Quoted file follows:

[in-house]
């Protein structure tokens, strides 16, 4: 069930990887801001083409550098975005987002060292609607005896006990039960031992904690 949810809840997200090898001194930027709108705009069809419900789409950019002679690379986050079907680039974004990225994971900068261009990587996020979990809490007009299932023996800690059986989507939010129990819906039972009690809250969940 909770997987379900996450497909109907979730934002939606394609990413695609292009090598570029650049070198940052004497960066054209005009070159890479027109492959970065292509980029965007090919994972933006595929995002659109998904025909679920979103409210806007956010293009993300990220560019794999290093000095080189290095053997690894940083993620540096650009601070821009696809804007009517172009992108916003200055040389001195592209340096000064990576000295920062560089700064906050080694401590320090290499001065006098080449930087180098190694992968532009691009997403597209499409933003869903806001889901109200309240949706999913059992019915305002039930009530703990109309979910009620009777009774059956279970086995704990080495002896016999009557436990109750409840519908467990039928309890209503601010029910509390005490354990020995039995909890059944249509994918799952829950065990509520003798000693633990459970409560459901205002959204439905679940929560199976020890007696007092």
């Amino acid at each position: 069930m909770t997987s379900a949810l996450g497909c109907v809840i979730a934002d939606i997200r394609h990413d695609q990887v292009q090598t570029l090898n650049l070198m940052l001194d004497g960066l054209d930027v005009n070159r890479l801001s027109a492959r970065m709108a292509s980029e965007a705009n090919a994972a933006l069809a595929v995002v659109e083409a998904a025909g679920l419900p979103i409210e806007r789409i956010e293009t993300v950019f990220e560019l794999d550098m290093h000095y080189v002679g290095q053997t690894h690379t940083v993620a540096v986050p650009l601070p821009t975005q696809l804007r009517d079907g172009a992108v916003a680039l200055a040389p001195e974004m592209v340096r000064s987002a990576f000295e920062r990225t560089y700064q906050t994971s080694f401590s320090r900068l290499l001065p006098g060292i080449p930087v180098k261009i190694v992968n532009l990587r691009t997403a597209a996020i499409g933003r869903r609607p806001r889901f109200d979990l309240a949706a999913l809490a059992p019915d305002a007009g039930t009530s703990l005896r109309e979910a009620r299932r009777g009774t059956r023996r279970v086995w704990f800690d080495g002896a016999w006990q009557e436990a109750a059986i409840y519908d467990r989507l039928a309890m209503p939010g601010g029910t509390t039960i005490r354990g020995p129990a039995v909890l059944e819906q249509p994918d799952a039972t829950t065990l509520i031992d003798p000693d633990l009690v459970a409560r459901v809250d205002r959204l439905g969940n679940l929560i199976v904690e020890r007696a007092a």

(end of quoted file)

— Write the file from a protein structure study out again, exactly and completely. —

[in-house]
């Protein structure tokens, strides 16, 4: 069930990887801001083409550098975005987002060292609607005896006990039960031992904690 949810809840997200090898001194930027709108705009069809419900789409950019002679690379986050079907680039974004990225994971900068261009990587996020979990809490007009299932023996800690059986989507939010129990819906039972009690809250969940 909770997987379900996450497909109907979730934002939606394609990413695609292009090598570029650049070198940052004497960066054209005009070159890479027109492959970065292509980029965007090919994972933006595929995002659109998904025909679920979103409210806007956010293009993300990220560019794999290093000095080189290095053997690894940083993620540096650009601070821009696809804007009517172009992108916003200055040389001195592209340096000064990576000295920062560089700064906050080694401590320090290499001065006098080449930087180098190694992968532009691009997403597209499409933003869903806001889901109200309240949706999913059992019915305002039930009530703990109309979910009620009777009774059956279970086995704990080495002896016999009557436990109750409840519908467990039928309890209503601010029910509390005490354990020995039995909890059944249509994918799952829950065990509520003798000693633990459970409560459901205002959204439905679940929560199976020890007696007092």
């Amino acid at each position: 069930m909770t997987s379900a949810l996450g497909c109907v809840i979730a934002d939606i997200r394609h990413d695609q990887v292009q090598t570029l090898n650049l070198m940052l001194d004497g960066l054209d930027v005009n070159r890479l801001s027109a492959r970065m709108a292509s980029e965007a705009n090919a994972a933006l069809a595929v995002v659109e083409a998904a025909g679920l419900p979103i409210e806007r789409i956010e293009t993300v950019f990220e560019l794999d550098m290093h000095y080189v002679g290095q053997t690894h690379t940083v993620a540096v986050p650009l601070p821009t975005q696809l804007r009517d079907g172009a992108v916003a680039l200055a040389p001195e974004m592209v340096r000064s987002a990576f000295e920062r990225t560089y700064q906050t994971s080694f401590s320090r900068l290499l001065p006098g060292i080449p930087v180098k261009i190694v992968n532009l990587r691009t997403a597209a996020i499409g933003r869903r609607p806001r889901f109200d979990l309240a949706a999913l809490a059992p019915d305002a007009g039930t009530s703990l005896r109309e979910a009620r299932r009777g009774t059956r023996r279970v086995w704990f800690d080495g002896a016999w006990q009557e436990a109750a059986i409840y519908d467990r989507l039928a309890m209503p939010g601010g029910t509390t039960i005490r354990g020995p129990a039995v909890l059944e819906q249509p994918d799952a039972t829950t065990l509520i031992d003798p000693d633990l009690v459970a409560r459901v809250d205002r959204l439905g969940n679940l929560i199976v904690e020890r007696a007092a």